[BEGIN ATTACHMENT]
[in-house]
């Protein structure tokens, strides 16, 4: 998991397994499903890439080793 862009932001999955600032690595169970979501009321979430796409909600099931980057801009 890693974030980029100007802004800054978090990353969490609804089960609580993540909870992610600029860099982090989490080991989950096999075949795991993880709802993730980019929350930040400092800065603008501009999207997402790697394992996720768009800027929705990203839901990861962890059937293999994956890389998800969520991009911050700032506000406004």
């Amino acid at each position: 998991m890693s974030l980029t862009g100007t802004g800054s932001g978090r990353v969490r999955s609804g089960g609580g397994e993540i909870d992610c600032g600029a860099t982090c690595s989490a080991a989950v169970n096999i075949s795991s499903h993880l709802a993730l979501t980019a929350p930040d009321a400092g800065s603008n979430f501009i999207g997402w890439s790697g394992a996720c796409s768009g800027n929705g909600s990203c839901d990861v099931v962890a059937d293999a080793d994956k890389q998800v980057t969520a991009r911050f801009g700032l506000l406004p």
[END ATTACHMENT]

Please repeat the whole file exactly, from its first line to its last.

[in-house]
């Protein structure tokens, strides 16, 4: 998991397994499903890439080793 862009932001999955600032690595169970979501009321979430796409909600099931980057801009 890693974030980029100007802004800054978090990353969490609804089960609580993540909870992610600029860099982090989490080991989950096999075949795991993880709802993730980019929350930040400092800065603008501009999207997402790697394992996720768009800027929705990203839901990861962890059937293999994956890389998800969520991009911050700032506000406004």
């Amino acid at each position: 998991m890693s974030l980029t862009g100007t802004g800054s932001g978090r990353v969490r999955s609804g089960g609580g397994e993540i909870d992610c600032g600029a860099t982090c690595s989490a080991a989950v169970n096999i075949s795991s499903h993880l709802a993730l979501t980019a929350p930040d009321a400092g800065s603008n979430f501009i999207g997402w890439s790697g394992a996720c796409s768009g800027n929705g909600s990203c839901d990861v099931v962890a059937d293999a080793d994956k890389q998800v980057t969520a991009r911050f801009g700032l506000l406004p």